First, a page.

Perhaps it was the pressure of such a monumental occasion as the Ashes or maybe it was just the burden of being an opener that got to Andrew Strauss. Whatever was the case, the pressure got to him in the first over of the first Ashes Test at the Gabba. In just the third ball of the day, Strauss cut Hilfenhaus hard only to send the ball straight to the gully fieldsman Michale Hussy. He was out for a duck and England were shockingly 0/1. One-down batsman, Jonathan Trott counterattacked in Hilfenhaus' next over, sending him for two fours - one to the third man boundary and one forward of square leg.
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In the 4th over, the Umpire Decision Review System (UDRS) came into play when umpire Aleem Dar turned down an lbw appeal by Peter Siddle. The review showed that the ball was swinging down leg, Dar's decision was upheld and Trott survived. What followed was a few quiet overs till in the 14th over, there was trouble again for England. Shane Watson got Trott out clean bowled for 29 and once again Australia were on top with the score at 41/2.
Kevin Pietersen was the next batsman and was under a considerable amount of pressure especially after the Aussie team had viewed him as the weak link in the English side. But Pietersen tried to defy the odds by hitting a beautiful straight drive off Watson for four in the 20th over. Fortune shone on Alistair cook just a couple of overs later when Cook slashed one to point where the debutant Xavier Doherty bungled the catch and Cook got off with a life. In the next over, Pietersen reversed the pressure when he flicked Doherty for a four to fine leg. Rgeb Pietersen welcome Mitchell Johnson to the bowling crease with a flick to the midwicket boundary.
In the 29th over, the batting pair took their side over the 100-run mark when Pietersen picked
Hilfenhaus for three runs. The boundaries kept coming for England, mainly from the bat of Pietersen who
was settling in nicely. But on 43, he had played his last shot when he tried to drive Siddle, only
succeeding in edging the ball straight to Ricky Ponting at second slip. England were 117/3 and the pressure was back on the touring side.
The new batsman Paul Collingwood, didn't last long. He hit a four straight past the bowler, but was out caught at third slip off the very next ball and Siddle had picked up two wickets. Another decision review demanded by the Australians was turned down in the 48th over, when Simon Katich, fielding at short leg, was convinced Ian Bell had edged a ball from Johnson. Then Bell and Cook got down to steadying England's innings and by the end of the 55th over, had taken their side to 170/4.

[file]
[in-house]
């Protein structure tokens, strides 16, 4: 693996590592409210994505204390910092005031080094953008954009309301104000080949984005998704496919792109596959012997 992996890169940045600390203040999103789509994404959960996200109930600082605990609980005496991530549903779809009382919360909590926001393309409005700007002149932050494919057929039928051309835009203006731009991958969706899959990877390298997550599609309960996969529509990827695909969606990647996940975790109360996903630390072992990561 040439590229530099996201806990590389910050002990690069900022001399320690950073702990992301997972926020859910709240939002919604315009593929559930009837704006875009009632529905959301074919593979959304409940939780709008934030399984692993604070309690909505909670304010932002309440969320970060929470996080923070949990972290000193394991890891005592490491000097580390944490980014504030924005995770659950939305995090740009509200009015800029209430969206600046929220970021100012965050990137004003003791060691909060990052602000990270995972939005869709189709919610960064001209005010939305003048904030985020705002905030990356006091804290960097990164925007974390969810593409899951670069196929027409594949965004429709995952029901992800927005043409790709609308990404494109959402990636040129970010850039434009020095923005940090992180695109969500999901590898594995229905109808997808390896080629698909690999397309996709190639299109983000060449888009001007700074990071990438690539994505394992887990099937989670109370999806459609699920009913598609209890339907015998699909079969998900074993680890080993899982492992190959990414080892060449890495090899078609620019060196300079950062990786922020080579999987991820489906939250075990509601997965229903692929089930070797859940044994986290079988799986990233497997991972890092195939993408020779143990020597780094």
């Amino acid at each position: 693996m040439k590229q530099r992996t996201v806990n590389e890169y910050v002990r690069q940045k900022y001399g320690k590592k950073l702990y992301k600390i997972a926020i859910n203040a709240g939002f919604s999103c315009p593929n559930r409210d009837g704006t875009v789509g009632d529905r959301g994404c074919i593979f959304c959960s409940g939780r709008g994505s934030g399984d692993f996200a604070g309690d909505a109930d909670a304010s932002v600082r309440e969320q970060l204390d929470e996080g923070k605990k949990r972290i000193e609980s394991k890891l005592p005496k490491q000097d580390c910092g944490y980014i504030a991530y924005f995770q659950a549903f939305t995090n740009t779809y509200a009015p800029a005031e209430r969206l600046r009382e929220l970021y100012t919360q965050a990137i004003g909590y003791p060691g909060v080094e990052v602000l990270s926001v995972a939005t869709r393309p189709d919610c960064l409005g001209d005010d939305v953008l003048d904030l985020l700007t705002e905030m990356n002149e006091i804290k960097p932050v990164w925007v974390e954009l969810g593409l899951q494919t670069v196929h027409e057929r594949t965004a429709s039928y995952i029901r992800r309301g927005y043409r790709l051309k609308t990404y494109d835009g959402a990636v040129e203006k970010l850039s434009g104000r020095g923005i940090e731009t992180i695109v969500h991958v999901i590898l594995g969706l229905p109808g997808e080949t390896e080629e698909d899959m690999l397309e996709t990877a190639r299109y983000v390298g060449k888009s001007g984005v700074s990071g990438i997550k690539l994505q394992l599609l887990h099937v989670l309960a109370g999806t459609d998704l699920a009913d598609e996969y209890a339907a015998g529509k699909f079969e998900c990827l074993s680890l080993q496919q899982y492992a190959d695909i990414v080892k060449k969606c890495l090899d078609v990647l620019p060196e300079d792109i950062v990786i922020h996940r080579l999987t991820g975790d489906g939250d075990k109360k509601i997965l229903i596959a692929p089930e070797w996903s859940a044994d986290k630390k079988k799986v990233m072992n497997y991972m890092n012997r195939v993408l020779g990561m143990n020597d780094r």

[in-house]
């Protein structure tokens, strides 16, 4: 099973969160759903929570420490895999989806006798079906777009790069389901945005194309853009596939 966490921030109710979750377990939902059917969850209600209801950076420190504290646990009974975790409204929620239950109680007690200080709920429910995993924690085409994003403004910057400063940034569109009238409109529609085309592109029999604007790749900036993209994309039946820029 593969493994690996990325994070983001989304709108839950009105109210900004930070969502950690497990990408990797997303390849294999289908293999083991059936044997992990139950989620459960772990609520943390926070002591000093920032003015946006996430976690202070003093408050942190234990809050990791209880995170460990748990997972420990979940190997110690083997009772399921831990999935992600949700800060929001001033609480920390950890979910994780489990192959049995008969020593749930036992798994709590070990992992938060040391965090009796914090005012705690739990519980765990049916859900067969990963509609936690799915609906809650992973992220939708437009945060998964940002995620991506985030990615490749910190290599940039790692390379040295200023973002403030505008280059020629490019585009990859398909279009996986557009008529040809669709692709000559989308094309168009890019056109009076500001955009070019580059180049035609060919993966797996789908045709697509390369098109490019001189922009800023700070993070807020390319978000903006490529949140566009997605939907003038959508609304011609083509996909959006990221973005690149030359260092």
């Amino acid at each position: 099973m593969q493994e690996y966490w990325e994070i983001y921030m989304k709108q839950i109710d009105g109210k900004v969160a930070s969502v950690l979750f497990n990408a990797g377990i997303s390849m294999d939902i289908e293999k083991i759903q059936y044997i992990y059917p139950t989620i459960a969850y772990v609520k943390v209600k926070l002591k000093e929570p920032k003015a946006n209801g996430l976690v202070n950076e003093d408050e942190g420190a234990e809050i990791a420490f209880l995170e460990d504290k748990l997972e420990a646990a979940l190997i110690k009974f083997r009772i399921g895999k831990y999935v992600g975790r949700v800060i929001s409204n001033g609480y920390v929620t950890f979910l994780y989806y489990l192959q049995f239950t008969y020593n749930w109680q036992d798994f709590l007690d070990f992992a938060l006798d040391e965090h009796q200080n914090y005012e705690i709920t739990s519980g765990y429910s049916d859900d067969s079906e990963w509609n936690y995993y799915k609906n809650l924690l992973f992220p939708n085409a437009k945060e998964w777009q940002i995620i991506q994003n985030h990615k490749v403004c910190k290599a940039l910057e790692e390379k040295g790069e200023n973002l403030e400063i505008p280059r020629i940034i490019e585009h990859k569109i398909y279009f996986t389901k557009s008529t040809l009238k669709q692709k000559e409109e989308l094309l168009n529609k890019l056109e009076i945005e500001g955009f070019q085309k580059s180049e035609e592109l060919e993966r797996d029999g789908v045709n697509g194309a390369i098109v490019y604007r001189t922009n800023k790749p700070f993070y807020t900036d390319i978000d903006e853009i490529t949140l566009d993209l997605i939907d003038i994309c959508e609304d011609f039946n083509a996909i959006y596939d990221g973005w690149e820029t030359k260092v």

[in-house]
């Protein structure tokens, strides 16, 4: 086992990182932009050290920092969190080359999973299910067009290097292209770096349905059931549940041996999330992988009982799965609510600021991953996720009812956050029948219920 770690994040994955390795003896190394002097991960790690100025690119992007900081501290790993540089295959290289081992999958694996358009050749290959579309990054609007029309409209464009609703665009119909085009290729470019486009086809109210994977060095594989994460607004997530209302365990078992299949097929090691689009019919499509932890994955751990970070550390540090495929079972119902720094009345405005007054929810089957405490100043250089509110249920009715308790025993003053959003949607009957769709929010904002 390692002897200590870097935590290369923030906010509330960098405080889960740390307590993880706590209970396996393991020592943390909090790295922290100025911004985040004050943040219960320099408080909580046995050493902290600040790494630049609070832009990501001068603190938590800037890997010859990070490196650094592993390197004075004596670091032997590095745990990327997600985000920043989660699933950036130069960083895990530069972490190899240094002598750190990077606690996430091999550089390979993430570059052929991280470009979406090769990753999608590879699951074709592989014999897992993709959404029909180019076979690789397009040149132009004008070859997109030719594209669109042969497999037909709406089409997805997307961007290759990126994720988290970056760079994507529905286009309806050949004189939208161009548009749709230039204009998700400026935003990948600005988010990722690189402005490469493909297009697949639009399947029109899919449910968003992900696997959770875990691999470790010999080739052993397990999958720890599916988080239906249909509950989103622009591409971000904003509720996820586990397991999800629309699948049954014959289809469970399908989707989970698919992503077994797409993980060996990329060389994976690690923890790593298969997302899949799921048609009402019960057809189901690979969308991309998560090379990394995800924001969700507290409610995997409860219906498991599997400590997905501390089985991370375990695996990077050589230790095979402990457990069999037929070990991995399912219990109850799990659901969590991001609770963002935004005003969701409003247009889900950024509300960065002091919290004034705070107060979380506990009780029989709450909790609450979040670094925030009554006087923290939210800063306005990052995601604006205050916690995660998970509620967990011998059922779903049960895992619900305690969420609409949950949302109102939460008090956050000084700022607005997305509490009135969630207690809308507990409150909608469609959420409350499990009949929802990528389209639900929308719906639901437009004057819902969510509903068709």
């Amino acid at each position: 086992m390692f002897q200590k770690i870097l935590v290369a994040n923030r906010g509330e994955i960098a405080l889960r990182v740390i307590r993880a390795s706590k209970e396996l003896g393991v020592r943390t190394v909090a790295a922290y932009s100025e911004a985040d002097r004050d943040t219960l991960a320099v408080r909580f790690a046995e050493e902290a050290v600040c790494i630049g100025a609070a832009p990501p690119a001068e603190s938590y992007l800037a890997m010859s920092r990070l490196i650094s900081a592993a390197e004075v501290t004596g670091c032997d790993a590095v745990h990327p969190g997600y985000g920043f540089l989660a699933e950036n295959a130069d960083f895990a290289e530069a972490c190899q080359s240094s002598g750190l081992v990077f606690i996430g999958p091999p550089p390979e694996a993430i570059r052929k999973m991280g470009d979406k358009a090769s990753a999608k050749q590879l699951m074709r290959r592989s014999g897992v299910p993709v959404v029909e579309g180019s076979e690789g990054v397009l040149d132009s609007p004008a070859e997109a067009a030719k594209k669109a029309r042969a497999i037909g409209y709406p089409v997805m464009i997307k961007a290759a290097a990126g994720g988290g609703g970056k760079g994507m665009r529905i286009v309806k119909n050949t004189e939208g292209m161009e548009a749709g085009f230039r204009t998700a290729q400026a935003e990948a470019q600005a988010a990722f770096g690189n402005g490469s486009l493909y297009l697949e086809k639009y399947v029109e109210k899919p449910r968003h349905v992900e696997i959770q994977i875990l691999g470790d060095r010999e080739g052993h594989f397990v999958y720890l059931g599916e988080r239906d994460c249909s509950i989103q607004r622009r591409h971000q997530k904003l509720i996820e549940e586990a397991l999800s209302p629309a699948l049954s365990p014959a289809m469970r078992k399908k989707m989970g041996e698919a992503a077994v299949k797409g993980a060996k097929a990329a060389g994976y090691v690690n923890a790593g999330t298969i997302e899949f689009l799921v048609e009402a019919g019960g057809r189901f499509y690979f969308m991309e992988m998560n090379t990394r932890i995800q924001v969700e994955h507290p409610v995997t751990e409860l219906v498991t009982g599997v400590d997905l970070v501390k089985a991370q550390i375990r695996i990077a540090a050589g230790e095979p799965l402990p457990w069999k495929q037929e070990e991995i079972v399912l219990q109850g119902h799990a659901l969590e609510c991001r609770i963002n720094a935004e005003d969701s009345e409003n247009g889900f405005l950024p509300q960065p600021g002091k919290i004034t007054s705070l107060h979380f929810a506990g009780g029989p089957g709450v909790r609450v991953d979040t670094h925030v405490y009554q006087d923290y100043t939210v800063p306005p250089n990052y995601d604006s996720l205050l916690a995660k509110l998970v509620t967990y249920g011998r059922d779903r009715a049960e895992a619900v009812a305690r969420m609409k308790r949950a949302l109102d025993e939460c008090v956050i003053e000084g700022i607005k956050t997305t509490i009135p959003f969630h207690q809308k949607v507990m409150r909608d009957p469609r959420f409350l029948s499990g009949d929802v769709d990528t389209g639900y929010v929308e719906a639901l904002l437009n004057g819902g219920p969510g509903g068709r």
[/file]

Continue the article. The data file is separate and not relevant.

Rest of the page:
But the real drama of the day was yet to unfold. In the fortuitous 66th over, Siddle angled a ball across
Cook who fended meekly to edge it straight to Watson at slip. Cook was gone for a well-made 67 when he promised so much more. In the next ball, Matt Prior joined Cook in the hut when he was late on an attempted drive and saw his middle stump pegged back. Siddle was on a hat-trick and came in charging to bowl to the next man Stuart Broad. He hit him on the toe straight in line with the wickets and the finger of umpire Dar went up. Broad called for a review, but it was in vain. Siddle had got his hat-trick with 5 scalps in all, and England were suddenly 197/7 after being 197/4.
Bell took England past the 200-run mark in the 27th over with a no-ball four off Hilfenhaus. Could he
and the new batsman Graeme Swannn, salvage something from the shambles? Swann couldn't quite rise
to the occasion and was out lbw to Siddle for 10, handing the bowler his sixth wicket of the innings. But Bell who had moved past his fifty, kept piling on the runs while James Anderson tried to give him support. The two counter-attacked effectively, picking fours occasionally before taking England over the 250-run mark in the 76th over.
Soon afterward, Doherty got his maiden Test wicket when he had Bell caught by Watson at deep cover. Bell was gone for a fighting 76 and England were 256/9. In the very same over, Doherty picked up his second wicket by bowling Anderson for 11, wrapping up the England innings in the process. England were all out for 260 in 76.5 overs after a fine performance from the Aussie bowlers, highlighted by Siddle's hat-trick.
In reply, the Aussies got off to a steady start with Shane Watson and Simon Katich adapting well to the pace and bounce of Stuart Broad and James Anderson. First-change bowler Graeme Swann was brought in early. But in first over itself, he went for two fours, bludgeoned by Simon Katich. Australia finished the day on 25/0 with England yet to get their first breakthrough.